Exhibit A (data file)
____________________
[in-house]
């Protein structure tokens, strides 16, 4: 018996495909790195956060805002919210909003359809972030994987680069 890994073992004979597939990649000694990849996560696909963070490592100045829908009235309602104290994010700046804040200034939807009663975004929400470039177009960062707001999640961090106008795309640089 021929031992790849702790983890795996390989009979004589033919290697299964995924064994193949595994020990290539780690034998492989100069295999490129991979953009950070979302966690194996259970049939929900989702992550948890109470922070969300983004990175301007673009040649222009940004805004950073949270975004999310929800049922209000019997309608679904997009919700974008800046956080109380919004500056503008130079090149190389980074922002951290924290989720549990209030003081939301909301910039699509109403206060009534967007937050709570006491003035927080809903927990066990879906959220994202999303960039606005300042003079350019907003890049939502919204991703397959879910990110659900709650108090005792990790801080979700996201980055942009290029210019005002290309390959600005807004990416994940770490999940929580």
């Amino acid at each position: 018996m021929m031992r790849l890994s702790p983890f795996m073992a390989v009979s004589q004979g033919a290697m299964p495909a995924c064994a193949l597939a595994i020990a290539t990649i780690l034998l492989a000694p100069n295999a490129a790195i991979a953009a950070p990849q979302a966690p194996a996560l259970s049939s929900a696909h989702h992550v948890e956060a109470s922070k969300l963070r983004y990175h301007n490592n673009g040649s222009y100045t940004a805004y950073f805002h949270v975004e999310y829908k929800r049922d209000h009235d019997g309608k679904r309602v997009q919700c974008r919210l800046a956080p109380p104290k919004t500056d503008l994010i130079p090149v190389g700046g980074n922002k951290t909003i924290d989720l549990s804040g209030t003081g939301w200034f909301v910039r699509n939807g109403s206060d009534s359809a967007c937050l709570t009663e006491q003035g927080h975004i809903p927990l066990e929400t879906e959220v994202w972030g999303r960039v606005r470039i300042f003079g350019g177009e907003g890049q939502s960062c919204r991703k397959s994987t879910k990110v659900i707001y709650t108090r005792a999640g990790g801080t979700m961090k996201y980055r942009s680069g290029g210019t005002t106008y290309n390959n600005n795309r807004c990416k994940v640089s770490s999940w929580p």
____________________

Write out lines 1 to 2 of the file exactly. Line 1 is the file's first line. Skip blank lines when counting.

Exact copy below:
[in-house]
């Protein structure tokens, strides 16, 4: 018996495909790195956060805002919210909003359809972030994987680069 890994073992004979597939990649000694990849996560696909963070490592100045829908009235309602104290994010700046804040200034939807009663975004929400470039177009960062707001999640961090106008795309640089 021929031992790849702790983890795996390989009979004589033919290697299964995924064994193949595994020990290539780690034998492989100069295999490129991979953009950070979302966690194996259970049939929900989702992550948890109470922070969300983004990175301007673009040649222009940004805004950073949270975004999310929800049922209000019997309608679904997009919700974008800046956080109380919004500056503008130079090149190389980074922002951290924290989720549990209030003081939301909301910039699509109403206060009534967007937050709570006491003035927080809903927990066990879906959220994202999303960039606005300042003079350019907003890049939502919204991703397959879910990110659900709650108090005792990790801080979700996201980055942009290029210019005002290309390959600005807004990416994940770490999940929580």